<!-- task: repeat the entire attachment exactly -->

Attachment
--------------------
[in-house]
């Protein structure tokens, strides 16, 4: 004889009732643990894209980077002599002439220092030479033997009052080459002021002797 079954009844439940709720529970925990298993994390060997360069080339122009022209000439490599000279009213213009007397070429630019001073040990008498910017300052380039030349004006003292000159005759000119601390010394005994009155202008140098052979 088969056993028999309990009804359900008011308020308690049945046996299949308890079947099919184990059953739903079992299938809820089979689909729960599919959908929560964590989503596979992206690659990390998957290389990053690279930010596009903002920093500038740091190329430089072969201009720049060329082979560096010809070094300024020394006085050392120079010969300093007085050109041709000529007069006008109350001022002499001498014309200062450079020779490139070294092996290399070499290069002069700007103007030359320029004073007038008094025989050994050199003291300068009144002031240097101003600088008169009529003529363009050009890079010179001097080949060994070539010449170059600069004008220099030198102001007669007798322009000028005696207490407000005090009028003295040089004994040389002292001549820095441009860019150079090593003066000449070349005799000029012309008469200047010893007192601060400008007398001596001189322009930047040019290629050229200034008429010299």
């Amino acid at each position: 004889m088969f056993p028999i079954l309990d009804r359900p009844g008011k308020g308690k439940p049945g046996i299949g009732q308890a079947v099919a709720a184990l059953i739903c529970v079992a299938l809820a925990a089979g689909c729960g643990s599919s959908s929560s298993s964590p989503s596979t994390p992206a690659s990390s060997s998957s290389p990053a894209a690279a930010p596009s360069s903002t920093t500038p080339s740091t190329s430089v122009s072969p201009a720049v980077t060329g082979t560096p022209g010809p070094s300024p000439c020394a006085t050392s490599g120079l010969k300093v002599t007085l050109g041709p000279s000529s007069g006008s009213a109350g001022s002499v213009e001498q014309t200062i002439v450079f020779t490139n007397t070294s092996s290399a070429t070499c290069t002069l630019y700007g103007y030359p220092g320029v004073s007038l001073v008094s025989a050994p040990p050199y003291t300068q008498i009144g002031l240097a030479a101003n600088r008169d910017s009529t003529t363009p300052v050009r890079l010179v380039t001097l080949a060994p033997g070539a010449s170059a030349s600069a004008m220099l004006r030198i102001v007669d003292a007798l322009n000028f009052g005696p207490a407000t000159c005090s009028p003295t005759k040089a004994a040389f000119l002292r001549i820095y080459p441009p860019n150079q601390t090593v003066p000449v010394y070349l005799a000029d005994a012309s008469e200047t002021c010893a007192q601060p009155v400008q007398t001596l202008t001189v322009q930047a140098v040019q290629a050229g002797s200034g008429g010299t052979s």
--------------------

[in-house]
């Protein structure tokens, strides 16, 4: 004889009732643990894209980077002599002439220092030479033997009052080459002021002797 079954009844439940709720529970925990298993994390060997360069080339122009022209000439490599000279009213213009007397070429630019001073040990008498910017300052380039030349004006003292000159005759000119601390010394005994009155202008140098052979 088969056993028999309990009804359900008011308020308690049945046996299949308890079947099919184990059953739903079992299938809820089979689909729960599919959908929560964590989503596979992206690659990390998957290389990053690279930010596009903002920093500038740091190329430089072969201009720049060329082979560096010809070094300024020394006085050392120079010969300093007085050109041709000529007069006008109350001022002499001498014309200062450079020779490139070294092996290399070499290069002069700007103007030359320029004073007038008094025989050994050199003291300068009144002031240097101003600088008169009529003529363009050009890079010179001097080949060994070539010449170059600069004008220099030198102001007669007798322009000028005696207490407000005090009028003295040089004994040389002292001549820095441009860019150079090593003066000449070349005799000029012309008469200047010893007192601060400008007398001596001189322009930047040019290629050229200034008429010299």
């Amino acid at each position: 004889m088969f056993p028999i079954l309990d009804r359900p009844g008011k308020g308690k439940p049945g046996i299949g009732q308890a079947v099919a709720a184990l059953i739903c529970v079992a299938l809820a925990a089979g689909c729960g643990s599919s959908s929560s298993s964590p989503s596979t994390p992206a690659s990390s060997s998957s290389p990053a894209a690279a930010p596009s360069s903002t920093t500038p080339s740091t190329s430089v122009s072969p201009a720049v980077t060329g082979t560096p022209g010809p070094s300024p000439c020394a006085t050392s490599g120079l010969k300093v002599t007085l050109g041709p000279s000529s007069g006008s009213a109350g001022s002499v213009e001498q014309t200062i002439v450079f020779t490139n007397t070294s092996s290399a070429t070499c290069t002069l630019y700007g103007y030359p220092g320029v004073s007038l001073v008094s025989a050994p040990p050199y003291t300068q008498i009144g002031l240097a030479a101003n600088r008169d910017s009529t003529t363009p300052v050009r890079l010179v380039t001097l080949a060994p033997g070539a010449s170059a030349s600069a004008m220099l004006r030198i102001v007669d003292a007798l322009n000028f009052g005696p207490a407000t000159c005090s009028p003295t005759k040089a004994a040389f000119l002292r001549i820095y080459p441009p860019n150079q601390t090593v003066p000449v010394y070349l005799a000029d005994a012309s008469e200047t002021c010893a007192q601060p009155v400008q007398t001596l202008t001189v322009q930047a140098v040019q290629a050229g002797s200034g008429g010299t052979s």